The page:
The world is witnessing the greatest challenge to democracy since the Cold War, and this phenomenon has not spared the United States. Trust in our governing institutions is at an all-time low, while key pillars of democracy are now under attack, from voting rights, to protections for minority religions, to freedom of the press. These attacks raise the question of whether there has been erosion in the public’s faith in democratic institutions, and what can be done to strengthen support for democracy.
To help provide answers, a bi-partisan consortium including Freedom House, the George W. Bush Institute, and the Penn Biden Center for Diplomacy and Global Engagement commissioned GQR and a Republican polling firm to conduct research of Americans’ attitudes on our democracy and on support for democracy in American foreign policy. The research revealed that Americans strongly support living in a democracy, but they believe it is weak and getting weaker, frustrated in particular by racial divisions and the corrosive influence of money in politics. Messaging strategies that highlight the risks of losing democracy and that appeal to civic engagement are particularly effective in growing support for the democratic system, while messaging that cites specific, non-military success stories increase support for efforts to promote democracy abroad. The Consortium briefed journalists, the Hill, and civic groups to aid efforts in how best to talk about democracy at home and abroad.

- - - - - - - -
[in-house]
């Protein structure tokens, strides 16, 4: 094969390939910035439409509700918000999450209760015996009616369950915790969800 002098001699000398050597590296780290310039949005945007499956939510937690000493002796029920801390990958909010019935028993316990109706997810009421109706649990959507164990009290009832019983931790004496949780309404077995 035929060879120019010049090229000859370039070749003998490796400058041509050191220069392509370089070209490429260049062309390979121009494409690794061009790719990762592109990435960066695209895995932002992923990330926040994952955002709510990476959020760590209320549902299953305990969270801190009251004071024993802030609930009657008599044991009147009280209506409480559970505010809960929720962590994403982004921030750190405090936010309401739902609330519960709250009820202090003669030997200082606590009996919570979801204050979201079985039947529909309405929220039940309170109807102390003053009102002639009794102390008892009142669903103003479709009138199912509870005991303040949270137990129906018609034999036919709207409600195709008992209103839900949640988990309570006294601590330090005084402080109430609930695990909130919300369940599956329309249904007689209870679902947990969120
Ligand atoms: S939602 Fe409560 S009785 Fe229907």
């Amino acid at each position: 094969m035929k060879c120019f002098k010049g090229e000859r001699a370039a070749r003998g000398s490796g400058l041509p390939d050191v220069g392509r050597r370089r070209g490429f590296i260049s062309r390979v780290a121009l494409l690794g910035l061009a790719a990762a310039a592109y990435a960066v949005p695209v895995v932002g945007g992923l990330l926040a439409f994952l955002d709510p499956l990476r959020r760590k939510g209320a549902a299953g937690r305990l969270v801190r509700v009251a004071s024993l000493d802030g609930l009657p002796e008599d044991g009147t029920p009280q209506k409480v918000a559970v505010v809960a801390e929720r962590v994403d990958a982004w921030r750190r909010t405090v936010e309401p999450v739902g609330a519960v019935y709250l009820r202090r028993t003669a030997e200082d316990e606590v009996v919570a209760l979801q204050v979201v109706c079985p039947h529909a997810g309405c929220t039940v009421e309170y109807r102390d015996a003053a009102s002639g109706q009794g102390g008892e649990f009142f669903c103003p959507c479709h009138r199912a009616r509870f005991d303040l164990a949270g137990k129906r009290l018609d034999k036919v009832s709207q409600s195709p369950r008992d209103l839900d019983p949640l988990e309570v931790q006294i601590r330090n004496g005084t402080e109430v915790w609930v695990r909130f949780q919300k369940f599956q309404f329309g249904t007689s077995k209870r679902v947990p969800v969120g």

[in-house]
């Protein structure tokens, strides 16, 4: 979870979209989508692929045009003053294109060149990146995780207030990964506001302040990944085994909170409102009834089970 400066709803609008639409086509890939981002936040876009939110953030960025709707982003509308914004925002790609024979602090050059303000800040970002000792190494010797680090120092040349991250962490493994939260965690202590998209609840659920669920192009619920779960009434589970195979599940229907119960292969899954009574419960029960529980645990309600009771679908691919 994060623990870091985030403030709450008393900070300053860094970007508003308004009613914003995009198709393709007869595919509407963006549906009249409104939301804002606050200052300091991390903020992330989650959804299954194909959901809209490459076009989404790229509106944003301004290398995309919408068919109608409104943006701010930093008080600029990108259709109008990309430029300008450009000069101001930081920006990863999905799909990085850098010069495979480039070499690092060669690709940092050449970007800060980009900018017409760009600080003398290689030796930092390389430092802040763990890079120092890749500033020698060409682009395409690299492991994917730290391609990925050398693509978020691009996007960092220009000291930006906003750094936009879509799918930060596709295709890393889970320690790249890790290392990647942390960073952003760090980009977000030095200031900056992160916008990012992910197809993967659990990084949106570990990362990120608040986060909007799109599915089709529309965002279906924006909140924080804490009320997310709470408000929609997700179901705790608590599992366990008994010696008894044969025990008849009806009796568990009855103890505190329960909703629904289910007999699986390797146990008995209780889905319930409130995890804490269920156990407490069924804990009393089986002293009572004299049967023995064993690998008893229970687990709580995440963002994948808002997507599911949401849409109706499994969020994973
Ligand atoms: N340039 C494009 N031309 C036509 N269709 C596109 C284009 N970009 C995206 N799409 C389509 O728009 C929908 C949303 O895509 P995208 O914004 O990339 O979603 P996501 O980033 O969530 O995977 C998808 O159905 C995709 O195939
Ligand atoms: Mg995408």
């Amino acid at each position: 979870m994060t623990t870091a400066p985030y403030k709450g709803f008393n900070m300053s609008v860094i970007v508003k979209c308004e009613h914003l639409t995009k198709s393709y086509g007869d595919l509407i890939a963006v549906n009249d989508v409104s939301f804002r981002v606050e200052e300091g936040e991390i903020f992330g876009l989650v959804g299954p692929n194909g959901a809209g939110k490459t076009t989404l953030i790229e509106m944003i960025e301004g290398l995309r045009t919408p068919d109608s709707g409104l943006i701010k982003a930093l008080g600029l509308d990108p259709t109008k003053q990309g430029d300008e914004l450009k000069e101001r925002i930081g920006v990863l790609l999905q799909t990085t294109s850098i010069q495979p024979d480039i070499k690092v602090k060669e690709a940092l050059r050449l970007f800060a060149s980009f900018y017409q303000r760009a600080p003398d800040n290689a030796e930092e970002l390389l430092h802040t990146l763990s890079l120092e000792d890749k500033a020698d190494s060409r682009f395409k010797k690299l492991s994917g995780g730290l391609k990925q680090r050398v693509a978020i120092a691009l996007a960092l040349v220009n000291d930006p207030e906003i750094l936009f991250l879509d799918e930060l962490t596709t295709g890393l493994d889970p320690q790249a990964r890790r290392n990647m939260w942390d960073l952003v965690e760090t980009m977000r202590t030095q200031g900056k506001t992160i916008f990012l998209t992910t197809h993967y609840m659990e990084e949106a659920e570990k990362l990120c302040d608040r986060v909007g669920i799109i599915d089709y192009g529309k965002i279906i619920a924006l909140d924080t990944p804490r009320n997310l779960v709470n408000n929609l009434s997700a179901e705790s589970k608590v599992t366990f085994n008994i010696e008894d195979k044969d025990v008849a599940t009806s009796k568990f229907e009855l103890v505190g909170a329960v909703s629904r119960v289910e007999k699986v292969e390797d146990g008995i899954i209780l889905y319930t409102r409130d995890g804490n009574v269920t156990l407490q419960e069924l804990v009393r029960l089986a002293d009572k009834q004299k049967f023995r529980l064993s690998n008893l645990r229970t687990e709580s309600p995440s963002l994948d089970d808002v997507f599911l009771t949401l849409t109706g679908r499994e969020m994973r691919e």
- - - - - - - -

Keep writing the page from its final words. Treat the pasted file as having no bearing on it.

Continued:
GQR carried out a nationally representative survey, and a set of focus groups among key demographic groups.